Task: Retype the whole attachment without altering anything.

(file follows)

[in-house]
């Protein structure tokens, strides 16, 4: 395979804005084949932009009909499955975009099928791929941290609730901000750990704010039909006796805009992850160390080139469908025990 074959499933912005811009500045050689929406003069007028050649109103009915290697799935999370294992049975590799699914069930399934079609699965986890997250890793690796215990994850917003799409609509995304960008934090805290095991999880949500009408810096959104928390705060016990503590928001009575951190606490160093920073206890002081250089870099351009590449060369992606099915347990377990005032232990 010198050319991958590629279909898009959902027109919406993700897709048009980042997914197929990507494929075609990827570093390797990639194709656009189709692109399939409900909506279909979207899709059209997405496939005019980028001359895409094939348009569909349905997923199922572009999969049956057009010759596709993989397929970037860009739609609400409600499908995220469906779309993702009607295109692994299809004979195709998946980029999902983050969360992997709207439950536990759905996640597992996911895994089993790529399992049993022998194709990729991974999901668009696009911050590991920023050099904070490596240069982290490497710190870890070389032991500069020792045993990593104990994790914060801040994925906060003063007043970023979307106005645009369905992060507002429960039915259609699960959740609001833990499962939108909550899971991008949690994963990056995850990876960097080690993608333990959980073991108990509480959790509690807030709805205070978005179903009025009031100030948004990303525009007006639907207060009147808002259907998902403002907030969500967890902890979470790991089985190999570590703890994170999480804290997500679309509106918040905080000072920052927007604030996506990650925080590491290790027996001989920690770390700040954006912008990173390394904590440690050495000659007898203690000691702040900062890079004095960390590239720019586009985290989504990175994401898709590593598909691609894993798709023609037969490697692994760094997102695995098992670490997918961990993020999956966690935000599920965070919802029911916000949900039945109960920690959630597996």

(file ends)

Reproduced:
[in-house]
């Protein structure tokens, strides 16, 4: 395979804005084949932009009909499955975009099928791929941290609730901000750990704010039909006796805009992850160390080139469908025990 074959499933912005811009500045050689929406003069007028050649109103009915290697799935999370294992049975590799699914069930399934079609699965986890997250890793690796215990994850917003799409609509995304960008934090805290095991999880949500009408810096959104928390705060016990503590928001009575951190606490160093920073206890002081250089870099351009590449060369992606099915347990377990005032232990 010198050319991958590629279909898009959902027109919406993700897709048009980042997914197929990507494929075609990827570093390797990639194709656009189709692109399939409900909506279909979207899709059209997405496939005019980028001359895409094939348009569909349905997923199922572009999969049956057009010759596709993989397929970037860009739609609400409600499908995220469906779309993702009607295109692994299809004979195709998946980029999902983050969360992997709207439950536990759905996640597992996911895994089993790529399992049993022998194709990729991974999901668009696009911050590991920023050099904070490596240069982290490497710190870890070389032991500069020792045993990593104990994790914060801040994925906060003063007043970023979307106005645009369905992060507002429960039915259609699960959740609001833990499962939108909550899971991008949690994963990056995850990876960097080690993608333990959980073991108990509480959790509690807030709805205070978005179903009025009031100030948004990303525009007006639907207060009147808002259907998902403002907030969500967890902890979470790991089985190999570590703890994170999480804290997500679309509106918040905080000072920052927007604030996506990650925080590491290790027996001989920690770390700040954006912008990173390394904590440690050495000659007898203690000691702040900062890079004095960390590239720019586009985290989504990175994401898709590593598909691609894993798709023609037969490697692994760094997102695995098992670490997918961990993020999956966690935000599920965070919802029911916000949900039945109960920690959630597996």